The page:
Lafayette Cemetery No. 1, New Orleans

Lafayette Cemetery No. 1
Corner Washington Ave & Prytania St, New Orleans

After yesterday’s New Orleans read, I thought I’d stick with this favourite city of mine for another day, with another cemetery photo tour…

In stark comparison to the clean lines of the mostly shiny white marble of the St Louis Cemetery No. 3 and a little closer to the beautifully dilapidated St Louis Cemetery No. 1, Lafayette No. 1 was surrounded by the most beautiful trees (as one might expect for a cemetery located in the middle of the Garden District),  most of which had shed their leaves in the winter month we visited onto the tombs below, which gave me the feeling that the elements of nature were somehow protecting their residents…

This cemetery is not only the oldest of the seven city-operated cemeteries in the city, but it’s also a non-denominational and non-segregated resting place for not only natives, but also immigrants from 25-odd other countries – over 7, 000 souls in total entombed in the cemetery.



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St Louis Cemetery #3, New Orleans

St Louis Cemetery #3
3421 Esplanade Ave, New Orleans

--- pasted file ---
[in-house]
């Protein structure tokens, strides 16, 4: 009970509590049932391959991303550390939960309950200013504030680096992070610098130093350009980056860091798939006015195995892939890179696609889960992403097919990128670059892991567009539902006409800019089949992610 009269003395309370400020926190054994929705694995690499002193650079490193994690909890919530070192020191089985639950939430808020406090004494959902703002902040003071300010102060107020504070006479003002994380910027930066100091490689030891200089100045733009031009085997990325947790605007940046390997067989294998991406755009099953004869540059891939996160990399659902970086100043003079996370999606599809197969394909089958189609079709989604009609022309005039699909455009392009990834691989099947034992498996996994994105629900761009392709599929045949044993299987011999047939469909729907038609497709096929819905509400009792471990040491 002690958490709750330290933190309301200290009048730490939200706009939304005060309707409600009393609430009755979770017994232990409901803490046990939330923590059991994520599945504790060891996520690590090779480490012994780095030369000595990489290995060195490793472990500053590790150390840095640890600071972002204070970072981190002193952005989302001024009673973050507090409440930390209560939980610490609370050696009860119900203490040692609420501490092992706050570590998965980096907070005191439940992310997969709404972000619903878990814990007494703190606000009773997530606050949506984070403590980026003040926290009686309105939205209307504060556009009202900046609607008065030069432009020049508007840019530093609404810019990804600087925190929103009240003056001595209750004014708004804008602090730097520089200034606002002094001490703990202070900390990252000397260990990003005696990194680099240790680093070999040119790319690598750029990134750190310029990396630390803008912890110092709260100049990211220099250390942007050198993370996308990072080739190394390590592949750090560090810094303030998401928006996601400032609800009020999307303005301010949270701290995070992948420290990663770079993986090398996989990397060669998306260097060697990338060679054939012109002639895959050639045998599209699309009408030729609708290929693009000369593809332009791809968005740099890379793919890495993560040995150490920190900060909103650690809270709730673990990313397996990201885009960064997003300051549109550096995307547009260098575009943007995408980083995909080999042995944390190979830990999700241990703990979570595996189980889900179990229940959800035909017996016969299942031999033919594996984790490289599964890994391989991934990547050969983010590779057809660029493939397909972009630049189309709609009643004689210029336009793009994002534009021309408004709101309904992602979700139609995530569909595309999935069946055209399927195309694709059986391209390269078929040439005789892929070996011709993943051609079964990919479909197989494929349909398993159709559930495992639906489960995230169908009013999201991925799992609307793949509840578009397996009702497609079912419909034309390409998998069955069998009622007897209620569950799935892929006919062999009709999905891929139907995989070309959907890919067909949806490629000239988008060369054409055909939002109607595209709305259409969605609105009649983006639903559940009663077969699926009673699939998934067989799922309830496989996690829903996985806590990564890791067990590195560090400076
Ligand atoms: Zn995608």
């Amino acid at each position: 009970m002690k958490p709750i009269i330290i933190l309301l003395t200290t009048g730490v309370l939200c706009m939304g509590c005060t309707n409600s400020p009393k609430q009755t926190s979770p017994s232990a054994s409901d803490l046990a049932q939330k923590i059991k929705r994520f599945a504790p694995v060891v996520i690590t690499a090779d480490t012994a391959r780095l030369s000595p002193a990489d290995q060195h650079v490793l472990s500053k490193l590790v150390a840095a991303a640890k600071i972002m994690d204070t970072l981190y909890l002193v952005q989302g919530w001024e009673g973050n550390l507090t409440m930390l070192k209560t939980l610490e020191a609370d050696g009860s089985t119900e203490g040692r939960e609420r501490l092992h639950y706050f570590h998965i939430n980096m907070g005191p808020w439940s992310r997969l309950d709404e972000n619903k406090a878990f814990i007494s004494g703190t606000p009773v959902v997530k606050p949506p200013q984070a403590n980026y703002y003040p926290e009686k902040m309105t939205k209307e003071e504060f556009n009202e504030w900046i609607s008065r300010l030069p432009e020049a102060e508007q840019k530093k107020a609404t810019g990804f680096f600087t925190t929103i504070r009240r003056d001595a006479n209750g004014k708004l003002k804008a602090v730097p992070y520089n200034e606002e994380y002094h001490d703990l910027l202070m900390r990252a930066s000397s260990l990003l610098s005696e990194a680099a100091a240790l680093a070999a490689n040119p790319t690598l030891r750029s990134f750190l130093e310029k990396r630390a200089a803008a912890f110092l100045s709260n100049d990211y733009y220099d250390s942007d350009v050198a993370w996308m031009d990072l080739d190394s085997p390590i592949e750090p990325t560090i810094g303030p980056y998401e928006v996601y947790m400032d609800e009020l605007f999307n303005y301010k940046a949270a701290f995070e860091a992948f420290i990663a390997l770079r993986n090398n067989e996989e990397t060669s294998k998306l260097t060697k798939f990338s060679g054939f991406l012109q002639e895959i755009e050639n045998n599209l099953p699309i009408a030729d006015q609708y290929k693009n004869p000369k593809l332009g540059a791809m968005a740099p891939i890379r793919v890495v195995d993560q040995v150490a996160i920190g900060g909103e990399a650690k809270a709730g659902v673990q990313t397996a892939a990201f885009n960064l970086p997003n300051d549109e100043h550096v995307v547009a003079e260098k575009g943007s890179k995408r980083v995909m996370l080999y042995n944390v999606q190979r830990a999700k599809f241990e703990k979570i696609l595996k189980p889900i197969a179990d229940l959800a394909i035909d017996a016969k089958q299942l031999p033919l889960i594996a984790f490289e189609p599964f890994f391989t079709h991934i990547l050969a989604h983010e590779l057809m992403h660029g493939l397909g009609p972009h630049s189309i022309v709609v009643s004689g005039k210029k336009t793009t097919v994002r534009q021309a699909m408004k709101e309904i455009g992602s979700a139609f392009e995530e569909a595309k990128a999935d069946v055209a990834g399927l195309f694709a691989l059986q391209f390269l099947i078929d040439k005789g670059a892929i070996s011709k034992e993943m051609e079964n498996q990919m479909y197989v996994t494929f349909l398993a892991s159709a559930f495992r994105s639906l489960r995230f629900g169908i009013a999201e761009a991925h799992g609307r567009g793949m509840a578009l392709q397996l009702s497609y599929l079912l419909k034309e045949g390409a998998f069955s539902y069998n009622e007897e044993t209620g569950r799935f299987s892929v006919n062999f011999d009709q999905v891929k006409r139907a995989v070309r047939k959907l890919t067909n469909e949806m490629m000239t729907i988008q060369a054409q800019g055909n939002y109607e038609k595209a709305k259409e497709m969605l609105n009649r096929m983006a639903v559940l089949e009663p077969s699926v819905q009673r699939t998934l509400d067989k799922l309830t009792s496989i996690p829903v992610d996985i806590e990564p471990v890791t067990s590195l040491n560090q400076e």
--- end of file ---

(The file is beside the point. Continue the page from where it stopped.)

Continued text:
This was the third of the cemeteries I visited in New Orleans, and it was by far the most modern looking and well tended, despite being established in 1854. It’s in the Bayou St John area, which is gorgeous to walk through on a sunny day, and the cemetery itself is quite a bit bigger than numbers 1 and 2.


It’s laid out in three main “aisles” of tombs, which makes it very easy to navigate your way around. There are individual and family tombs, as at other cemeteries, but also large tombs containing the remains of priests and nuns, which I didn’t notice anywhere else.

The tombs here seemed, for the most part, to be well cared for and maintained, gleaming white marble with fresh inscriptions; some were also in various states of disrepair, which only made them even more beautiful next to the uniformed white ones.